Health care cost escalations declining in the U.S.

Health care costs in the U.S. are increasing at their lowest rate in nearly a decade, according to the latest report from the Center for Medicare and Medicaid Services (CMS), which each year reports on health care spending and offers its forecast for spending into the future.

For example:

  • Health care spending growth in the United States slowed for the third straight year in 2005, increasing 6.9 per cent.

  • This marks the slowest growth rate in health spending since 1999, when enrolment in more tightly managed care plans peaked.

  • And further slowing is expected when 2006 data are available.

    For the most part, the mainstream media's coverage focused on the CMS' long-term projection that total health care spending will double by 2016. That does seem worrisome, but even here there is some good news buried by the press, says Investor's Business Daily (IBD). The forecast growth is down from last year's report:

  • Last year, the CMS projected that national health spending would consume 20 per cent of the economy by year 2015.

  • This year, they project that spending in 2016 will be about 19.6 per cent of the economy; not a huge difference, but certainly a notable one.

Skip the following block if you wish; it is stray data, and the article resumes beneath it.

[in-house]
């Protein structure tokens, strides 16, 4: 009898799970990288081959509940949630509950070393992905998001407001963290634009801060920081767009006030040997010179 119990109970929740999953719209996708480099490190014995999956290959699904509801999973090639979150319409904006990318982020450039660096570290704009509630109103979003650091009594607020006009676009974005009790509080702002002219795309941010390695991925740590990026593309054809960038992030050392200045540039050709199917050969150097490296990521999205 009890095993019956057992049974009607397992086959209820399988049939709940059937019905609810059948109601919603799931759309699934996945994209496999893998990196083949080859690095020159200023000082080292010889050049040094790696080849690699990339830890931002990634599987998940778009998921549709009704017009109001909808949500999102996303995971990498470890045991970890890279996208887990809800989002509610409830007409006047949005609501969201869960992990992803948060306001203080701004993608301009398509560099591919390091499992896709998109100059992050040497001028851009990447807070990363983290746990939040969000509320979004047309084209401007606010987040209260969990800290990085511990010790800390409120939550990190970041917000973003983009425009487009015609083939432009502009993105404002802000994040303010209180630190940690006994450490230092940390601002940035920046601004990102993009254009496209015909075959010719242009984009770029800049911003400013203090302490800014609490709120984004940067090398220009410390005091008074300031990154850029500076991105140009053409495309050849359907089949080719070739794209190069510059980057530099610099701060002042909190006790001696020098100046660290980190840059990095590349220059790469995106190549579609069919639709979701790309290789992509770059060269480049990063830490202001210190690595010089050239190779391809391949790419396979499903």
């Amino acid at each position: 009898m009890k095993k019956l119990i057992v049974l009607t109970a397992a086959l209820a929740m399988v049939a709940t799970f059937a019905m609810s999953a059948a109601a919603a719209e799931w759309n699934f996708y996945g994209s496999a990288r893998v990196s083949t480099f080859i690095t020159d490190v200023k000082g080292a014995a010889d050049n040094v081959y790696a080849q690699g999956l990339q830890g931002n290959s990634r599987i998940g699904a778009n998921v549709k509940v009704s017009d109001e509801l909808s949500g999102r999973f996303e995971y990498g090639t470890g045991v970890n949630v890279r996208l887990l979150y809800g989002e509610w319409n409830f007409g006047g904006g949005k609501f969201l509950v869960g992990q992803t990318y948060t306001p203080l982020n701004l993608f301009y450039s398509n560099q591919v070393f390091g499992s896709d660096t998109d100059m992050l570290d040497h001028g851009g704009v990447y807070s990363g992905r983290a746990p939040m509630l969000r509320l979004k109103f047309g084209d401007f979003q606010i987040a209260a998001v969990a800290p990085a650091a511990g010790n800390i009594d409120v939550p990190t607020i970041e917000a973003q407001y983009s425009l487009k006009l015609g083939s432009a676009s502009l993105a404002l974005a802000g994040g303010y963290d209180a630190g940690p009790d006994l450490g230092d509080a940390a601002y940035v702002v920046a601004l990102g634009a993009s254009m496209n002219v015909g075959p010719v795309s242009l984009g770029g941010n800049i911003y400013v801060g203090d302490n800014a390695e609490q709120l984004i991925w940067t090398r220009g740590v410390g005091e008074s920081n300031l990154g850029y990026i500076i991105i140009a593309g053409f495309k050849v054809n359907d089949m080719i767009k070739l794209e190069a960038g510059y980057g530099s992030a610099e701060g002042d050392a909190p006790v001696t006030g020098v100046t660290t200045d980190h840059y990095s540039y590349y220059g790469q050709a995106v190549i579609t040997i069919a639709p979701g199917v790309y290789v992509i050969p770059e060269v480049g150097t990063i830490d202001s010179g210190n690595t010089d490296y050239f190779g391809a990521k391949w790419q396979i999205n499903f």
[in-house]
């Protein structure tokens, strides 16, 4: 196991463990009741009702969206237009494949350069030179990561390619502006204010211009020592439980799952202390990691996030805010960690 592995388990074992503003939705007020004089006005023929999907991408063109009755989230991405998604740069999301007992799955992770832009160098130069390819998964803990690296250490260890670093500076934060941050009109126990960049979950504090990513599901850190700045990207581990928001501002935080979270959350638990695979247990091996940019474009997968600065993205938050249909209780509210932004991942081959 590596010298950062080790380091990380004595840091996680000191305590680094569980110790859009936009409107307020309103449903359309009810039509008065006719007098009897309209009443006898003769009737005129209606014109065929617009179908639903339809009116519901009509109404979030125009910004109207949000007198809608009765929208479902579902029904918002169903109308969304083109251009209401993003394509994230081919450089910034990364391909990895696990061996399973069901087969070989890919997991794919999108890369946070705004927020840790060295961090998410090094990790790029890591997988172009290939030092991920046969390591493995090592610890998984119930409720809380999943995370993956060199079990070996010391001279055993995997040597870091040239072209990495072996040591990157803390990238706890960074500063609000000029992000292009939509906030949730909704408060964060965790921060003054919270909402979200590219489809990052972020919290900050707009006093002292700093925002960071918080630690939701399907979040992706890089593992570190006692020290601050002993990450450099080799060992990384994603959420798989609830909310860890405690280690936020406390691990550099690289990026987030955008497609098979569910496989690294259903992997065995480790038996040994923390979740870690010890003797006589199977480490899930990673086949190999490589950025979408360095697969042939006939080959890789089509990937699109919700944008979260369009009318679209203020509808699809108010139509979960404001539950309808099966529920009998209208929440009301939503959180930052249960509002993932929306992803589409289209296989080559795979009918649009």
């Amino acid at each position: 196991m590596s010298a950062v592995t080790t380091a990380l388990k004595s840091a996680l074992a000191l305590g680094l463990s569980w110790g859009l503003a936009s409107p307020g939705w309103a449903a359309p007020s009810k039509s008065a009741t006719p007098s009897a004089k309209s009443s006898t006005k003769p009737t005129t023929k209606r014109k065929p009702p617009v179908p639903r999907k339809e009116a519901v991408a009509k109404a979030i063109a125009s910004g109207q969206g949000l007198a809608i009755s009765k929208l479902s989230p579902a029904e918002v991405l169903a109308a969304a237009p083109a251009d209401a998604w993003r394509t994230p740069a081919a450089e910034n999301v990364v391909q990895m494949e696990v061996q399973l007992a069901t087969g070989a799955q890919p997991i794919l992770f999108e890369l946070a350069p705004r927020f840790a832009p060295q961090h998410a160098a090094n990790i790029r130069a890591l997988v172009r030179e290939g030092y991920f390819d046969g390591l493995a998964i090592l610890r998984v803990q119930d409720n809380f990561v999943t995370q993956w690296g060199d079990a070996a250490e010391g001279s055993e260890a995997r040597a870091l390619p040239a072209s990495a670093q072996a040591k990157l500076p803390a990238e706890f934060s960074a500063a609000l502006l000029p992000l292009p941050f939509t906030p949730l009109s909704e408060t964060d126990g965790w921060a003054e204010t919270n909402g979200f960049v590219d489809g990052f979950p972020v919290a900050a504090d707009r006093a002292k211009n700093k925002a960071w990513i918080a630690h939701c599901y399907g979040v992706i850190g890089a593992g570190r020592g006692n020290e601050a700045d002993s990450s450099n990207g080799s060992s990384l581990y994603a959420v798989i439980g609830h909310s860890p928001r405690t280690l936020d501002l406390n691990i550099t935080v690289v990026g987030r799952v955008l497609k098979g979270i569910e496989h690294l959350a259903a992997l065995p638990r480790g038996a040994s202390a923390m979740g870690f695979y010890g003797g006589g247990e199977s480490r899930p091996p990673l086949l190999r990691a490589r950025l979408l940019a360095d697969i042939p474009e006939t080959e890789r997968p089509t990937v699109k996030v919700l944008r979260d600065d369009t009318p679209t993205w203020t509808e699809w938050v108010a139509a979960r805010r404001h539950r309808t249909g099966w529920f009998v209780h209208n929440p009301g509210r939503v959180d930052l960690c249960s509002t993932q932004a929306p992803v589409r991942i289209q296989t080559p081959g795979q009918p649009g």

The lack of consumer involvement in the cost of health care is a key driver in the upward pressure on prices. If consumers had more of a direct financial stake in their health care decisions, the market would respond with more transparent pricing, competition on price and quality, as in other markets, says IBD.

    Equally important, this lack of consumer involvement is a direct result of government policies that encourage over-reliance on insurance for routine medical bills and direct government spending, explains IBD.

    Source: Editorial, Burying Good News, Investor's Business Daily, February 27, 2007.

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    For more on Health Issues:

    FMF Policy Bulletin/ 06 March 2007
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